Bad gamers more likely to bully women online, finds study

BAD gamers are more likely to bully and harass women online, according to a new Australian study.

Written by researchers from the University of New South Wales and Miami University of Ohio, the study examines player communication during 126 Halo 3 matches.

Dividing matches into three groups, the researchers would either stay silent or play recorded statements like "good game everyone" in male and female voices, reported.

The study, published in the Public Library of Science, examined responses from players, comparing their tones against wins/losses, skill rankings, and kill/death ratios.

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They found that lower-skilled players were more hostile towards a female-voiced teammate, especially when they themselves were performing poorly.

But lower-skilled players behaved submissively towards a male-voiced player.

"We found that skill determined the frequency of positive and negative statements spoken towards both male- and female-voiced teammates,'' the researchers wrote.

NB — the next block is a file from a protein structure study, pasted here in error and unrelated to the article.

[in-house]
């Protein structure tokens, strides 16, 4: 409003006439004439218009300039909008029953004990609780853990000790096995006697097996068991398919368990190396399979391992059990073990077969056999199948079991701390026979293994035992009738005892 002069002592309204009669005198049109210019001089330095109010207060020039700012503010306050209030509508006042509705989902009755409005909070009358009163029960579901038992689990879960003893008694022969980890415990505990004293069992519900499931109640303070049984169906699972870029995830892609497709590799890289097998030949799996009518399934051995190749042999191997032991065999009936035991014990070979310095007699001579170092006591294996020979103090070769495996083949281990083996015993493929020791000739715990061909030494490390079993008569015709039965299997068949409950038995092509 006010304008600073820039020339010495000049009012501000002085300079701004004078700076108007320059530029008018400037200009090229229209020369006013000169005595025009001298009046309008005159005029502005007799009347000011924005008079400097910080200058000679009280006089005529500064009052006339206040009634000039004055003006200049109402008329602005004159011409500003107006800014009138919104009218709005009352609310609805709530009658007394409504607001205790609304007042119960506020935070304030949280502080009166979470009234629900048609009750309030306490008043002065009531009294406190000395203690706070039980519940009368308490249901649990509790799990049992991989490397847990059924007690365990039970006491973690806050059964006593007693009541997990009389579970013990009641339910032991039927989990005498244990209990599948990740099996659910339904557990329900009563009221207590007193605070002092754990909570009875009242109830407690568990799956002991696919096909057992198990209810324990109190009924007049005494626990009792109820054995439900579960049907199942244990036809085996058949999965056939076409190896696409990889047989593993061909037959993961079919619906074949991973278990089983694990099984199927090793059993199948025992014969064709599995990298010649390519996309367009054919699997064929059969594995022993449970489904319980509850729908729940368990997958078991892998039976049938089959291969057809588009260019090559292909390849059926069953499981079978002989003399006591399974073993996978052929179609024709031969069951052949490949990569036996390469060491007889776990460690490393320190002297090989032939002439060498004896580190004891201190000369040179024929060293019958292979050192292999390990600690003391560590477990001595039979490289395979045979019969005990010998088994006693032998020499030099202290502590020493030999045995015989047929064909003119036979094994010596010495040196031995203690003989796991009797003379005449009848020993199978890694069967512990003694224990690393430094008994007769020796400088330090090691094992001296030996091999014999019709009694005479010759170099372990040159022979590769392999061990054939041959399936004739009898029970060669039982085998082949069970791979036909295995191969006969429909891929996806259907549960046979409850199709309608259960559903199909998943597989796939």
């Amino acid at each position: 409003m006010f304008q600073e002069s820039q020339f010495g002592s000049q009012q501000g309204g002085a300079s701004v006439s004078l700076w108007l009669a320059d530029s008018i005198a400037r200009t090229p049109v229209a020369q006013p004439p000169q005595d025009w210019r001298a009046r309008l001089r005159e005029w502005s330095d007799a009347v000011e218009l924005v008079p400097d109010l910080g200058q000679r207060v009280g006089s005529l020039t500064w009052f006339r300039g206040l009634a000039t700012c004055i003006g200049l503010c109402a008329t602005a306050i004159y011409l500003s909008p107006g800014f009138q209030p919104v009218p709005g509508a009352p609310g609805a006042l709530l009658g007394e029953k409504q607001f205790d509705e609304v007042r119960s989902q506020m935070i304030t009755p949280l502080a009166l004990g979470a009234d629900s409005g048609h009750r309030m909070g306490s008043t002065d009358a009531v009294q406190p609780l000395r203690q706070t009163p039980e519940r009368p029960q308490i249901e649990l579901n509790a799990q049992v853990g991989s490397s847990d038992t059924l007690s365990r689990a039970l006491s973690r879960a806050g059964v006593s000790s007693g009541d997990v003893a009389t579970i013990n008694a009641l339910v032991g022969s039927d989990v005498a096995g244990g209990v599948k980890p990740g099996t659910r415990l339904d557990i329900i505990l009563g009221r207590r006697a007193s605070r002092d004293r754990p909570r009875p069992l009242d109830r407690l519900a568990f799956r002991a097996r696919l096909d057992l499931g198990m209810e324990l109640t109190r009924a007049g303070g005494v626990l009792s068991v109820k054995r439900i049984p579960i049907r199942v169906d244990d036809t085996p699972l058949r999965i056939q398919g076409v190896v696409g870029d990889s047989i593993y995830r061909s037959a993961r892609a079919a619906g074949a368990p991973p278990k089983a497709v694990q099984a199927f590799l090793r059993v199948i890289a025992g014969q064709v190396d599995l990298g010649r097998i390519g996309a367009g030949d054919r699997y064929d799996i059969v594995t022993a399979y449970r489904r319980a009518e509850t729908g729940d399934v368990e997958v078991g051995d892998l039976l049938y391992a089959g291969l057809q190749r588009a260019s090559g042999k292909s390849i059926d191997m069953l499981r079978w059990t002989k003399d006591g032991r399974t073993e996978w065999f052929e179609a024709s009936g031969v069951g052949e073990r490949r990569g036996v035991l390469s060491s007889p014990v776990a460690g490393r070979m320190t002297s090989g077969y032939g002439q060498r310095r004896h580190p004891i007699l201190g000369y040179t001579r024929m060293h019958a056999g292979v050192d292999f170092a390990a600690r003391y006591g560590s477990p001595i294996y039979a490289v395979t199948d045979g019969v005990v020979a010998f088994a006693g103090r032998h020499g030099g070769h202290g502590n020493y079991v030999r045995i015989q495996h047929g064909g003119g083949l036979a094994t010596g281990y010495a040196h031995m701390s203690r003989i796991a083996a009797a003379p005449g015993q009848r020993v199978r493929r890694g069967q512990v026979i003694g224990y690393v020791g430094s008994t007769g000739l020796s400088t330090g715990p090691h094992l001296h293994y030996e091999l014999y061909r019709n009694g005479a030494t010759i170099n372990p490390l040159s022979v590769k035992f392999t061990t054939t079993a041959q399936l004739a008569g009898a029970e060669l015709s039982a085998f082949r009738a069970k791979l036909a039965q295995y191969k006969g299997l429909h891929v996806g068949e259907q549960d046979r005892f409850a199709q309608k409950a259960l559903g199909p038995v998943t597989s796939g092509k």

"In addition, poorer performance (fewer kills and more deaths) resulted in more negative statements specifically in the female-voiced manipulation. 

"We thus argue that our results best support an evolutionary explanation of female-directed aggression.

"Low-status males that have the most to lose due to a hierarchical reconfiguration are responding to the threat female competitors pose. 

"High-status males with the least to fear were more positive, suggesting they were switching to a supportive, and potentially, mate attraction role."

Topics:  bullying cyber bullying editors picks gamers gaming halo study women

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